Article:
Are Punitive Damages Covered by Liability Insurance?

Punitive Damages Are a Punishment for Bad Business Behavior

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Punitive damages (also called exemplary damages) may be awarded in a tort claim in addition to compensatory damages. They are intended to punish the defendant for committing an intentional or egregious act that caused harm to someone. Punitive damages are also designed to discourage others from committing similar types of acts.

Governed by State Law

State laws determine whether and when punitive damages may be awarded. The laws vary widely. Many states impose one or more of the kinds of restrictions outlined below.

  • Allowed or prohibited. Three states prohibit punitive damages entirely. The remaining states allow such damages to be awarded in certain situations.
  • Proof required. Most states require plaintiffs to meet a higher bar of proof for punitive damages than for compensatory damages. Compensatory damages are typically awarded when the defendant has been found liable by a preponderance of the evidence. In many states, the plaintiff isn't eligible for punitive damages unless he or she provides clear and convincing evidence that the defendant acted egregiously.
  • Type of conduct. Each state has its own standards regarding the types of conduct that warrant punitive damages. For example, a state may require the plaintiff to prove that the defendant intentionally caused injury, acted with malice, committed fraud, or acted with willful or wanton disregard of the interests of others.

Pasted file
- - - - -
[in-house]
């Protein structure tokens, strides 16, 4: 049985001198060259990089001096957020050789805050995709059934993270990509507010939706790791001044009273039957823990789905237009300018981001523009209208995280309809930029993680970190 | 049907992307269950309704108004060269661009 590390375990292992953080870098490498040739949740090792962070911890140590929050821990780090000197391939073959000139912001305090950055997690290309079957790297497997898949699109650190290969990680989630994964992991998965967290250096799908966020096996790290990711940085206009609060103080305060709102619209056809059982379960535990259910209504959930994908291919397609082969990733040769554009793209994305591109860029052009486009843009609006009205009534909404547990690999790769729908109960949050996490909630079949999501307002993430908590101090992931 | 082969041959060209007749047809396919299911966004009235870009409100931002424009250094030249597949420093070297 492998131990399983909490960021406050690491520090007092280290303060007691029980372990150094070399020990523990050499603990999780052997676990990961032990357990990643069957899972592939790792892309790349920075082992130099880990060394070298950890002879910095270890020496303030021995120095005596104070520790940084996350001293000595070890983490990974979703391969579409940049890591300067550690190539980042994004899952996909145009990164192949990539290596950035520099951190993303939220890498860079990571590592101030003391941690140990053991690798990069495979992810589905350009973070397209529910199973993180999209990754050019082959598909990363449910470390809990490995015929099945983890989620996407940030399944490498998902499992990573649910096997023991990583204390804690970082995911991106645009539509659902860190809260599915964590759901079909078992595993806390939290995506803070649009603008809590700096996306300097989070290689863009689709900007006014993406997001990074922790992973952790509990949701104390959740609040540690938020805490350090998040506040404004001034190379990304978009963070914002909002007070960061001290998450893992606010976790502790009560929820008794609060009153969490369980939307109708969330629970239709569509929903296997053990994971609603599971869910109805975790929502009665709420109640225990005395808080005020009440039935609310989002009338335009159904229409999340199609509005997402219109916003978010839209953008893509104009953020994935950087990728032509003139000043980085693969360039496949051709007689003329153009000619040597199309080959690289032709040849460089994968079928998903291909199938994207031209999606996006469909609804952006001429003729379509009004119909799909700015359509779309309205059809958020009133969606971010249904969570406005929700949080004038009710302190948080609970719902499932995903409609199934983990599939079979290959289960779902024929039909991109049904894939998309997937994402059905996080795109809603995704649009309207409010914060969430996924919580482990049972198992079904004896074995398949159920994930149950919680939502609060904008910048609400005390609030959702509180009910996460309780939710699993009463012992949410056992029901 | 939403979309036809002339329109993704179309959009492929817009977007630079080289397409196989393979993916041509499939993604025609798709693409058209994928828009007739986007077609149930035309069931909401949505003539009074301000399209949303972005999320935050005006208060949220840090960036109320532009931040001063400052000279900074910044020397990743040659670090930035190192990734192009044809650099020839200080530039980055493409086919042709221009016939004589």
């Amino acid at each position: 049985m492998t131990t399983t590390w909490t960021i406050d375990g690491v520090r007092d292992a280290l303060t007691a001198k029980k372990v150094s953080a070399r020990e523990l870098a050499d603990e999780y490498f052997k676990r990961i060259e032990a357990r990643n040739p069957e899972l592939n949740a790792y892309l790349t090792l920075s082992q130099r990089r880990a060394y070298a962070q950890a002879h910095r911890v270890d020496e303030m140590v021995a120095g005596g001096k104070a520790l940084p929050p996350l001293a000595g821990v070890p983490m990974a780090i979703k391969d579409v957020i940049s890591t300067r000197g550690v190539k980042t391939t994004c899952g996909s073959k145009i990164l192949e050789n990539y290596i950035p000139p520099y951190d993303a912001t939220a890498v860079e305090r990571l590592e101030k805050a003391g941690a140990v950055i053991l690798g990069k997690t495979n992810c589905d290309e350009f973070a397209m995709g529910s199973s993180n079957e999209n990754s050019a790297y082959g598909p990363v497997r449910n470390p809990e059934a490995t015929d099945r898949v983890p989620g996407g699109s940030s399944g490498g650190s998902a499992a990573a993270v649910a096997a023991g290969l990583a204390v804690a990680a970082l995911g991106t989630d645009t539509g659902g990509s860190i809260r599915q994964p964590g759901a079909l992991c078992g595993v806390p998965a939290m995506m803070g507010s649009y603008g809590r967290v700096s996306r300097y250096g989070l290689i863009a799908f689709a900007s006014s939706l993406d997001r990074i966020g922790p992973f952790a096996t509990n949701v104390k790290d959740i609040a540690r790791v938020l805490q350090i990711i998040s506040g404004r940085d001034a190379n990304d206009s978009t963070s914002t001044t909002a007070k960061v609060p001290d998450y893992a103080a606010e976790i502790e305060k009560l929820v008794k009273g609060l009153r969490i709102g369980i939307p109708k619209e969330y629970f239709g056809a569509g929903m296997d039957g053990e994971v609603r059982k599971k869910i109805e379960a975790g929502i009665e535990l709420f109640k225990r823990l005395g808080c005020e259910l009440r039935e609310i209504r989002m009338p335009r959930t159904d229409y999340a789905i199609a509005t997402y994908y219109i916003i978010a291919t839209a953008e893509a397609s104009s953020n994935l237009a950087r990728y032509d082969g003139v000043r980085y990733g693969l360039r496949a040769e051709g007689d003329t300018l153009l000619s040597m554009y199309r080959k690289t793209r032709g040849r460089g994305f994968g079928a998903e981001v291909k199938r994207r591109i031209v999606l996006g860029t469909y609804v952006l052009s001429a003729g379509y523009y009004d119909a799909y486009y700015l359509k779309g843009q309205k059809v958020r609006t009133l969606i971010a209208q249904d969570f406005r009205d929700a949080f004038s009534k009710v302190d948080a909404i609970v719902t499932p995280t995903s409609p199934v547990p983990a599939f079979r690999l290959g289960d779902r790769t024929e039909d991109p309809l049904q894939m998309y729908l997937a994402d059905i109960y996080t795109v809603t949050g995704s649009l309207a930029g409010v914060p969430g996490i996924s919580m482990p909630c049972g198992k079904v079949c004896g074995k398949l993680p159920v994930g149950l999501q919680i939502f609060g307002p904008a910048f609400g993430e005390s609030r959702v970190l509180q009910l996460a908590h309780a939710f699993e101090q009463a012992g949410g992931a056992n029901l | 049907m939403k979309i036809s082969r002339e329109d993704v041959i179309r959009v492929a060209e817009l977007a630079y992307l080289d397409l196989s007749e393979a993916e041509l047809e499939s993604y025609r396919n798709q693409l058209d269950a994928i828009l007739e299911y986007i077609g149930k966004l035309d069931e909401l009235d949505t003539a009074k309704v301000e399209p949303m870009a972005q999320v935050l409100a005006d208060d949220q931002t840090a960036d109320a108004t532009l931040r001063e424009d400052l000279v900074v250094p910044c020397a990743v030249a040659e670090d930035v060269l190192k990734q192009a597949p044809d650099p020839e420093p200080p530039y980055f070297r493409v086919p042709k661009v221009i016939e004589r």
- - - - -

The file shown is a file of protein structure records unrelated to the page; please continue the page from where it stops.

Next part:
• Amount. Many states impose restrictions regarding the amount of money a plaintiff may receive. More than half the states limit punitive damages to a specified dollar amount or a certain multiple (such as two or three times) the amount of compensatory damages. 
  • Employer liability. Some states allow punitive damages against employers who have been found "vicariously liable" for egregious acts committed by their employees. Others permit such damages only if the employer knew the worker was unfit, authorized or participated in the behavior, showed malice, or committed fraud or some other reckless act.


A jury, judge, or appellate court (if a case is appealed) decides whether a plaintiff receives punitive damages, and if so, and the amount paid.

Are Punitive Damages Insurable?

Whether punitive damages are covered by insurance depends on two things: state law and policy language.

The laws regarding the insurability of punitive damages vary from state to state. Twenty-three states permit insurance coverage for punitive damages assessed against the party that committed the egregious act. Some of these states bar insurance if the act was intentional.

Some states prohibit insurance coverage for punitive damages levied against the wrongdoer. They contend that punitive damages won't serve their intended purpose (to punish the perpetrator) if they are paid by an insurance company. Many of these states do allow insurance to cover punitive damages against an employer based on vicarious liability. In this situation, the employer didn’t commit the bad act so the damages aren’t intended as punishment.